A Monumental Film From Japan Finds Majesty in the Mundane


The word communication is uttered frequently in Ryusuke Hamaguchi’s spellbinding Happy Hour, a film that devotes much of its epic length to showing how emotions are conveyed and dissembled, whether verbally or nonverbally. Running nearly five and a half hours, Hamaguchi’s movie foregrounds the quotidian, revealing the latent drama in the most seemingly mundane moments.

Set in Kobe, Japan, Happy Hour centers on a quartet of female friends in their late thirties. The foursome is first seen riding a funicular to a hilltop picnic spot, their smiles and laughter during their ascent signaling their rapport. Jun (Rira Kawamura) is the fulcrum of the group, having introduced Sakurako (Hazuki Kikuchi), her pal of 25 years, to Fumi (Maiko Mihara) and Akari (Sachie Tanaka). When not focusing on the dynamics (and occasional fissures) among this coterie, Happy Hour concentrates on each member’s domestic and professional life in scenarios that introduce an expanding constellation of spouses, exes, in-laws, children, co-workers, crushes, rivals, and fleeting acquaintances. Like the protagonists, all of the minor characters, regardless of the screen time allotted them, are fleshed out with an abundance of piquant detail; no player in Happy Hour is insignificant or unmemorable.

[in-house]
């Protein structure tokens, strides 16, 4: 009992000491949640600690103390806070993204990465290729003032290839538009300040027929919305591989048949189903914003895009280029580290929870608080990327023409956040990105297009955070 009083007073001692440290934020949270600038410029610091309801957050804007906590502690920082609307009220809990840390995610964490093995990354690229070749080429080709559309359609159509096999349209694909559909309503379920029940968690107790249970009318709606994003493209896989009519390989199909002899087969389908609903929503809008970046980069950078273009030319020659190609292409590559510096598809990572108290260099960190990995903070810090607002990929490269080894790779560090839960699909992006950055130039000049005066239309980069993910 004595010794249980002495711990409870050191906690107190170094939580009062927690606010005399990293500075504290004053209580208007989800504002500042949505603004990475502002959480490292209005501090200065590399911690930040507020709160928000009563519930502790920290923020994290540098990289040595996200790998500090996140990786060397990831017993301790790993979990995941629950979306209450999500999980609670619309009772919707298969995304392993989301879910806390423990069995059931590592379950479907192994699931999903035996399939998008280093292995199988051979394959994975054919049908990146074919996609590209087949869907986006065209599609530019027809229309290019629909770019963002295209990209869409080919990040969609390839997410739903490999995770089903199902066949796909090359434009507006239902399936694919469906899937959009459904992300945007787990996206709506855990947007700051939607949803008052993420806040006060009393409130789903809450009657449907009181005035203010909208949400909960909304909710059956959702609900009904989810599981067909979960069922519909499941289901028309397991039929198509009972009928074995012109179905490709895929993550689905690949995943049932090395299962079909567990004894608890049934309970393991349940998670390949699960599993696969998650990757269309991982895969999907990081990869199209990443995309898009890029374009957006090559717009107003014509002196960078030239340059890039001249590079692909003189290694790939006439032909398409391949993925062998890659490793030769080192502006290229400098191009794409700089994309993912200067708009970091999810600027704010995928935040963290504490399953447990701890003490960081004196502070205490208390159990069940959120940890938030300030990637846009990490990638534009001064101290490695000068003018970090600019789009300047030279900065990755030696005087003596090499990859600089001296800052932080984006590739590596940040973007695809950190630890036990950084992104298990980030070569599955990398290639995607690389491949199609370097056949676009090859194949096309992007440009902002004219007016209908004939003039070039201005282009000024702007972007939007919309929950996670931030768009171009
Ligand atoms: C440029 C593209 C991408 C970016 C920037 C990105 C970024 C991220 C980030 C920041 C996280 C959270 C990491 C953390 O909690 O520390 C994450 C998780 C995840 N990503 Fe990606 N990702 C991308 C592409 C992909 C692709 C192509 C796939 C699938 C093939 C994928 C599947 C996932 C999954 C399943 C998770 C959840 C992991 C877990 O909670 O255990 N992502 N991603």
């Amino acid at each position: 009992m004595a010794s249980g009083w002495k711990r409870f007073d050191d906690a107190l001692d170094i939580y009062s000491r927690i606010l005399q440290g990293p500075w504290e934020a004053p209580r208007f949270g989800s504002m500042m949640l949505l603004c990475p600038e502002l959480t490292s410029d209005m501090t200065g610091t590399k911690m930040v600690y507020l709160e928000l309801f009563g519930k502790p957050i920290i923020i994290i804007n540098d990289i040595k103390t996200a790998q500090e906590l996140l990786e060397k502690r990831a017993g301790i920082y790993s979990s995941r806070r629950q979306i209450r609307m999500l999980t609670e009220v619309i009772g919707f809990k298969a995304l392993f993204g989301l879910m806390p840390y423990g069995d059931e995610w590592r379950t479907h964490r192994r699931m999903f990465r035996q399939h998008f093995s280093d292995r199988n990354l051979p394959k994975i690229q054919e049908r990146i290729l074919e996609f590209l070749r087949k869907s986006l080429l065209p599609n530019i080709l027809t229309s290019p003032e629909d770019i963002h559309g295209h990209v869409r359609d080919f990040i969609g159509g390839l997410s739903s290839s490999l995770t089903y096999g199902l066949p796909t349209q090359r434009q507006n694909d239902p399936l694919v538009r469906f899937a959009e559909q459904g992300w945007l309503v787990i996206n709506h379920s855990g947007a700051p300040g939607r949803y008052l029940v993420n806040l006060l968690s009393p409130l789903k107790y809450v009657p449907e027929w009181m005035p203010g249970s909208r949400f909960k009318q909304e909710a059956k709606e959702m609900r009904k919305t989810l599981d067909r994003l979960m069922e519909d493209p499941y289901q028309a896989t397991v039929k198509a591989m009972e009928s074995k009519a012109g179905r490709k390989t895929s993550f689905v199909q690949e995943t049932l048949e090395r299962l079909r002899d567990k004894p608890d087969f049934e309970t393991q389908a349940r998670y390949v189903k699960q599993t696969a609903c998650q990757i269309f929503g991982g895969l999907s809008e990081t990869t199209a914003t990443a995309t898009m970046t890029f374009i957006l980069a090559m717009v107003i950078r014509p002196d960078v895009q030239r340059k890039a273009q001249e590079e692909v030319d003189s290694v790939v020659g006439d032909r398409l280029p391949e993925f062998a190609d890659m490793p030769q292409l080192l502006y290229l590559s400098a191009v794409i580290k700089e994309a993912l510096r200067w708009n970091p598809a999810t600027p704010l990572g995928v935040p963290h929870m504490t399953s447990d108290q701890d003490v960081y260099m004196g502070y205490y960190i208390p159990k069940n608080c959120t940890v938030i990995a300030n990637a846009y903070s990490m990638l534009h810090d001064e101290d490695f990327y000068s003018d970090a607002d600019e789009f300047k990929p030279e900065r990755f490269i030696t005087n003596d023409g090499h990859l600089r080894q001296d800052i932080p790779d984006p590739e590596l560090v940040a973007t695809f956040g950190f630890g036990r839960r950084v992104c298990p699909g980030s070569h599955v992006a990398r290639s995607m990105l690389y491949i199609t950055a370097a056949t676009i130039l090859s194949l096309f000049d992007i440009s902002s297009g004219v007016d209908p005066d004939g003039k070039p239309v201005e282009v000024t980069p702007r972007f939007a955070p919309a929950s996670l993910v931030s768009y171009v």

Reportedly, Hamaguchi, who wrote Happy Hour with two others, developed the project through workshops with a cast of mostly first-time actors; the resulting alchemy leads to a superbly wrought ensemble performance. Though Hamaguchi’s is a film in which banal actions are imbued with grace — even the hanging up and removing of laundry from a patio clothesline kept me rapt — Happy Hour does have set pieces, showstoppers of a sort that play out almost in real time. The first of these sequences, occurring roughly half an hour in, involves a workshop with the highly unpromising title “Listen to Your Center,” held at the arts-and-events center where Fumi is a curator. For about 45 thoroughly absorbing minutes, we watch as the four friends and a dozen or so strangers engage in intimate exercises: standing forehead to forehead, placing an ear on another’s belly.

“It was nice to touch each other for no apparent reason,” Jun says afterward at a dinner honoring the seminar leader, Ukai (Shuhei Shibata), an ostensibly virtuous man later revealed to be a bit of a pickup artist. The observation — so moving in its simplicity and accuracy — is made by the character who suffers the most in Happy Hour; Jun’s marital crisis has ripple effects on her confidantes, prompting them to assess their own conjugal contentment. Funny (sometimes caustically so), rueful, and bracingly honest, Happy Hour is also a movie defined by an unshakeable belief that any encounter holds the promise of magic. As Jun says to a woman she’s just met on a bus: “There are so many wonderful people. It’s harder not to like somebody.”

Happy Hour

Directed by Ryusuke Hamaguchi

MoMA, August 24–30